Hacker stole Zomato passwords to force bug bounty

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Hacker stole Zomato passwords to force bug bounty

Some 17 million records taken.

Food and menu app Zomato says it has reached a deal with the hacker that broke into its systems and stole around 17 million user credentials including passwords.

Zomato revealed the data breach late yesterday. It said it had reset the passwords for the users whose credentials were taken.

Although the unnamed hacker posted the stolen database for sale in a dark web marketplace, Zomato now says the person "has been very cooperative with us" and destroyed the purloined information.

"He/she wanted us to acknowledge security vulnerabilities in our system and work with the ethical hacker community to plug the gaps," Zomato said.

"His/her key request was that we run a healthy bug bounty program for security researchers."

Rather than report the hacker to the police, Zomato said it will introduce a bug bounty on Hacker One "very soon" and work more closely with the ethical hacker community.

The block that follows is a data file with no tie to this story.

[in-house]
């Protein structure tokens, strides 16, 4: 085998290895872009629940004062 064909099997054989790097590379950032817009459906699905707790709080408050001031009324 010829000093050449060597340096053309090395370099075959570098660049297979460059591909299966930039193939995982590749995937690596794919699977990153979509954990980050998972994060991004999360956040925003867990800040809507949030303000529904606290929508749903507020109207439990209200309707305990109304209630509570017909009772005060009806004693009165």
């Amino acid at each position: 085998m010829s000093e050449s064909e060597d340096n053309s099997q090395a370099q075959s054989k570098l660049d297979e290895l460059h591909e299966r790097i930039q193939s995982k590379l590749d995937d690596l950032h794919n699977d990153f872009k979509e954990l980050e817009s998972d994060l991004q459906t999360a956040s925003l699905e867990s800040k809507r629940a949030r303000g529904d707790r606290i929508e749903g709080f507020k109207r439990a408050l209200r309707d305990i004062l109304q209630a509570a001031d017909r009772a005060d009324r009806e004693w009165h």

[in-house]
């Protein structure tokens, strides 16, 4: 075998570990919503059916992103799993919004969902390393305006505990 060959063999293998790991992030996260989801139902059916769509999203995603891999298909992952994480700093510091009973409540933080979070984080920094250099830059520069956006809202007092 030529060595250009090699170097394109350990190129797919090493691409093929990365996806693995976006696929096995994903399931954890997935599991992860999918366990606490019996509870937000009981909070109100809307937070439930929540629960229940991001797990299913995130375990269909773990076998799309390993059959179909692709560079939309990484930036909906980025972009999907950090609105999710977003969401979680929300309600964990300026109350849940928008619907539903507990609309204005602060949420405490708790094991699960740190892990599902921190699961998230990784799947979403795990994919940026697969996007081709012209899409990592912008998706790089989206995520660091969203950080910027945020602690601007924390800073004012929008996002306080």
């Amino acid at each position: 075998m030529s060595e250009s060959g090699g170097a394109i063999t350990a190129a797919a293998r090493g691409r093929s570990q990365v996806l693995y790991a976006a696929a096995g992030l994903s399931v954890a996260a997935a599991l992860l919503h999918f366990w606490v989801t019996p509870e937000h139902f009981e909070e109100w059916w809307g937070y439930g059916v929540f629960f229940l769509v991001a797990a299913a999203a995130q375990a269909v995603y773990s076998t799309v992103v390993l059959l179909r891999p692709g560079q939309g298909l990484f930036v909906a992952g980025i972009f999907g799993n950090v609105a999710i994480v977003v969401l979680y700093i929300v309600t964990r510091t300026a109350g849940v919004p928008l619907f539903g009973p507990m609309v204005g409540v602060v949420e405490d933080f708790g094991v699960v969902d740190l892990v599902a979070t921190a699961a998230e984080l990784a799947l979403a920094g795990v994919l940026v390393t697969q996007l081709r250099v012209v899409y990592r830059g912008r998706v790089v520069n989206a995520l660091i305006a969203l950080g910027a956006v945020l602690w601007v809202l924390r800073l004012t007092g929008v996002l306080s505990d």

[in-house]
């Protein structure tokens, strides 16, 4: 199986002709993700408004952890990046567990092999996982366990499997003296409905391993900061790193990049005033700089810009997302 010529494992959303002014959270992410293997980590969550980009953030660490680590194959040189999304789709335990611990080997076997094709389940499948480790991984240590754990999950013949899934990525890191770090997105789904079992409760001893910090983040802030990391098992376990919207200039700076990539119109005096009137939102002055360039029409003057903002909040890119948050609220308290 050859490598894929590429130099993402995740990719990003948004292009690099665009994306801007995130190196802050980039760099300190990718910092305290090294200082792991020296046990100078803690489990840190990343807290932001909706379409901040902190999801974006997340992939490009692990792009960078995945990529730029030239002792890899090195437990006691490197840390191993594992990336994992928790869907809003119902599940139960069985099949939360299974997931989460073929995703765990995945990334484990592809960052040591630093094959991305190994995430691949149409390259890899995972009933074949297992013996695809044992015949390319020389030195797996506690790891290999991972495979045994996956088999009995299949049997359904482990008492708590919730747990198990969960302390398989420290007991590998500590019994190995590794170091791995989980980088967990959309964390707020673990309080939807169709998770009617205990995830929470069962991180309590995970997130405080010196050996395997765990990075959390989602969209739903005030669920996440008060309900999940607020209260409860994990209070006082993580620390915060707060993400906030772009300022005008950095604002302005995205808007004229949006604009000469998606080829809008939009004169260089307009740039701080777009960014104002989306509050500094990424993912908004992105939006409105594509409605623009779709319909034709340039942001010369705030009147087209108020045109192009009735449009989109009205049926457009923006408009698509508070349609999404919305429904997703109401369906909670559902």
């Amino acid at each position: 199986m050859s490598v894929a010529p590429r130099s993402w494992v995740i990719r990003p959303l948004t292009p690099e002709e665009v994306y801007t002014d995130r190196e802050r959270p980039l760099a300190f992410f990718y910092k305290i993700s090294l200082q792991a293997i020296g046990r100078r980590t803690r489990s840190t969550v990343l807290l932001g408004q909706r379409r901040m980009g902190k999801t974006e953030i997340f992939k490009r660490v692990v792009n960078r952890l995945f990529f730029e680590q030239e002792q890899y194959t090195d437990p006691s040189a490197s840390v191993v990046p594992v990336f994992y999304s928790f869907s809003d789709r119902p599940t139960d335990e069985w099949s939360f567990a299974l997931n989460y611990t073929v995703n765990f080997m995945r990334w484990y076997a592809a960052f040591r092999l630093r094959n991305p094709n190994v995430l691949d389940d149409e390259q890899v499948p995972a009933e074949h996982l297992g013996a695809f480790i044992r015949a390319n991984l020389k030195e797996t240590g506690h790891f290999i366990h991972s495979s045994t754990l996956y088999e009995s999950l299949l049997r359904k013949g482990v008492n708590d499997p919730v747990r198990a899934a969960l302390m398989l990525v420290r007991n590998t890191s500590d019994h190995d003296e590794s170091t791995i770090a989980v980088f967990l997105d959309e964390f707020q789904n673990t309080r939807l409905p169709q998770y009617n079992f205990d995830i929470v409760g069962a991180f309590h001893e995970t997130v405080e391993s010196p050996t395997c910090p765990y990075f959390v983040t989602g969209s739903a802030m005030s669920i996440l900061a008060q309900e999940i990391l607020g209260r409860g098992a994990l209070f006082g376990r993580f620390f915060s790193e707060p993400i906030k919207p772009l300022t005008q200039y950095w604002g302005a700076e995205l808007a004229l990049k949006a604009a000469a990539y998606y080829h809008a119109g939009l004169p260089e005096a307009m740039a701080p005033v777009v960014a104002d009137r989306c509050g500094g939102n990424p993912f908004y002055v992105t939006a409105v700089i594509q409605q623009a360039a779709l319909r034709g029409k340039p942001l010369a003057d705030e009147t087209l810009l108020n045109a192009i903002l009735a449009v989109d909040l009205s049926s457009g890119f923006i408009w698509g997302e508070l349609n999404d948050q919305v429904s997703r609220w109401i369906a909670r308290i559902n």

The hacker also provided details on how the Zomato database was broken into, the company said. It promised to "close the loopholes" and post information on this so others can learn from its mistakes.

Zomato said that as around 60 percent of its users authenticate via third-party OAuth service providers like Google and Facebook, the company does not have the passwords for their accounts - which limits the number of exposed users to 6.6 million, the company said.

In its initial notice, Zomato said the stolen passwords were hashed with an unspecified "one-way hashing algorithm, with multiple hashing iterations and individual salt per password".

Although Zomato said this means the passwords can't easily be converted back into plain text, it later advised caution.

"We are going to be cautious and paranoid, as this is a sensitive matter. 6.6 million users had password hashes in the ‘leaked’ data, which can be theoretically decrypted using brute force algorithms," it said.

"We will be reaching out to these users to get them to update their password on all services where they might have used the same password."

User IDs, real names, and email addresses were captured by the hacker along with passwords, the menu app company said. No credit card data, which is stored separately, was taken in the hack.

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